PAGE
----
Disability rights advocates on Tuesday chastised State Board of Education member David Bradley, who was quoted in a Texas Tribune article on Monday asking hypothetically, "If you sit on the mental health commission, do you have to be retarded?"
The story raised questions about whether SBOE members with no financial experience should be overseeing Texas' $23 billion Permanent School Fund. Mike Bright, executive director of The Arc of Texas, said Bradley's comment wasn't just insensitive, but that it indicated Bradley may not be qualified to make decisions for special education students and that he doesn't understand the difference between "mental retardation and mental illness."
"It appears that at least one SBOE member may not have the requisite knowledge to be making decisions regarding the education of students with disabiltiies," Bright said. "This statement at a minimum shows insensitivity and may also show his lack of knowledge about the very students [students with disabiltiies] he is charged with ensuring receive a free, appropriate public education."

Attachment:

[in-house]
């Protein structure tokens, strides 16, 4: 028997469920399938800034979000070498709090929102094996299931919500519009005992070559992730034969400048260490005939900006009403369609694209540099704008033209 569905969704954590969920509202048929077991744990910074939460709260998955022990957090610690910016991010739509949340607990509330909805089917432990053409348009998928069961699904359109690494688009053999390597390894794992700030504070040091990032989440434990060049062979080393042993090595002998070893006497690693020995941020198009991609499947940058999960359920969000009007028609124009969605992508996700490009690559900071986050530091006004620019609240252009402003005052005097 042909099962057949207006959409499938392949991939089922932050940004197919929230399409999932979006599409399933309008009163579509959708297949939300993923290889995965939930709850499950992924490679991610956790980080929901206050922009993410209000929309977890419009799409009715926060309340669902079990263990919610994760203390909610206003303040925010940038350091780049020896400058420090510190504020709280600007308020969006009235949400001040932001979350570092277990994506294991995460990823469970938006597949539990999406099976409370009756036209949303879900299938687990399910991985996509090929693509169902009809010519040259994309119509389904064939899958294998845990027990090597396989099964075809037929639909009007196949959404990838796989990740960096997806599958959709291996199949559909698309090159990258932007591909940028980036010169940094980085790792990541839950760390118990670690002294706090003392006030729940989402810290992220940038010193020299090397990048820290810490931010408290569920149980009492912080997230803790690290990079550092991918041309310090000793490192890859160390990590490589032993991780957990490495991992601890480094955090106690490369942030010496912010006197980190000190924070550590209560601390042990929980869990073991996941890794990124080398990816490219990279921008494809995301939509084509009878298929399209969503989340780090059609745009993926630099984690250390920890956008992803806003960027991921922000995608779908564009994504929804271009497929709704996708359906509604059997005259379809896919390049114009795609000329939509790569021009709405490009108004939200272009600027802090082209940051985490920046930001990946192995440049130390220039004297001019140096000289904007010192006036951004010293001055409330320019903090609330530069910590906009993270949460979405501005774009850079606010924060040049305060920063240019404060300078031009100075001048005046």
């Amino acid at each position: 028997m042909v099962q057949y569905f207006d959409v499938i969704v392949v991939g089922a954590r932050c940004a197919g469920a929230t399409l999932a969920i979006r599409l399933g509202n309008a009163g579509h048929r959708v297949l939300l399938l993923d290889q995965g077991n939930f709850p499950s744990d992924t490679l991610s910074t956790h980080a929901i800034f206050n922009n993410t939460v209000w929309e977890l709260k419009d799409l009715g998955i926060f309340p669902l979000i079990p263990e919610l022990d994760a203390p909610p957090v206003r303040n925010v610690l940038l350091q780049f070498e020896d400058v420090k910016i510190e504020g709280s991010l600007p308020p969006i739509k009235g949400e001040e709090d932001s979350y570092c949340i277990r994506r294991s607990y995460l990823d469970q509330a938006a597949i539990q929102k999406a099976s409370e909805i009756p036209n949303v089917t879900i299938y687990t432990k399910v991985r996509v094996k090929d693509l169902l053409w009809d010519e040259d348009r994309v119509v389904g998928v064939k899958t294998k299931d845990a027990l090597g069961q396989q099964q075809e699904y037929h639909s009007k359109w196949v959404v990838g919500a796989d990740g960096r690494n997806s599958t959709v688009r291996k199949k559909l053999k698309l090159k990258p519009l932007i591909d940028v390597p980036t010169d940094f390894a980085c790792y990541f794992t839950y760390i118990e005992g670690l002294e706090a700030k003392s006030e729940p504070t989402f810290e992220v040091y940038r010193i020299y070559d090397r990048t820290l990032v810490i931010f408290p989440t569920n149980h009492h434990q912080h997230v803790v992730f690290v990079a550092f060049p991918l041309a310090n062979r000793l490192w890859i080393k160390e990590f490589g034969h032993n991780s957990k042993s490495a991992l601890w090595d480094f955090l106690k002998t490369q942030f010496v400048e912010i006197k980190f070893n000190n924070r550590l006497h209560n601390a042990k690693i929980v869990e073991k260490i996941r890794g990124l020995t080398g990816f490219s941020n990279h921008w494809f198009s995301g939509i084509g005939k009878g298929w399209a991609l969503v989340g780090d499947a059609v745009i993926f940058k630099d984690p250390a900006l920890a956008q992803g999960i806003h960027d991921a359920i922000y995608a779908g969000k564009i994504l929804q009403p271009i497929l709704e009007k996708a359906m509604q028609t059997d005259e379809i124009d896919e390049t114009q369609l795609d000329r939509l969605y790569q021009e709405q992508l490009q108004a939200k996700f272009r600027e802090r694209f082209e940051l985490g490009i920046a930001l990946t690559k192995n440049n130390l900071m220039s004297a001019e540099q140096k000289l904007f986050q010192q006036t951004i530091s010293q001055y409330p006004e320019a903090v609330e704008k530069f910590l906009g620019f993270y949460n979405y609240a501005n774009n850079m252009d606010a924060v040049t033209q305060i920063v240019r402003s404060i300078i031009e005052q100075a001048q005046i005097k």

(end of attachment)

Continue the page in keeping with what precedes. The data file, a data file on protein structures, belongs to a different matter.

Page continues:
The Arc and many other disability rights groups are working hard to change public perceptions and word choice surrounding intellectual and developmental disabilities. Bright's letter implores Bradley and others to "adopt the use of new, more respectful terminology."
It's worth noting that yesterday's politically correct term is today's offensive slur. The Arc got its start 50 years ago as the NARC — the National Assocation For Retarded Children.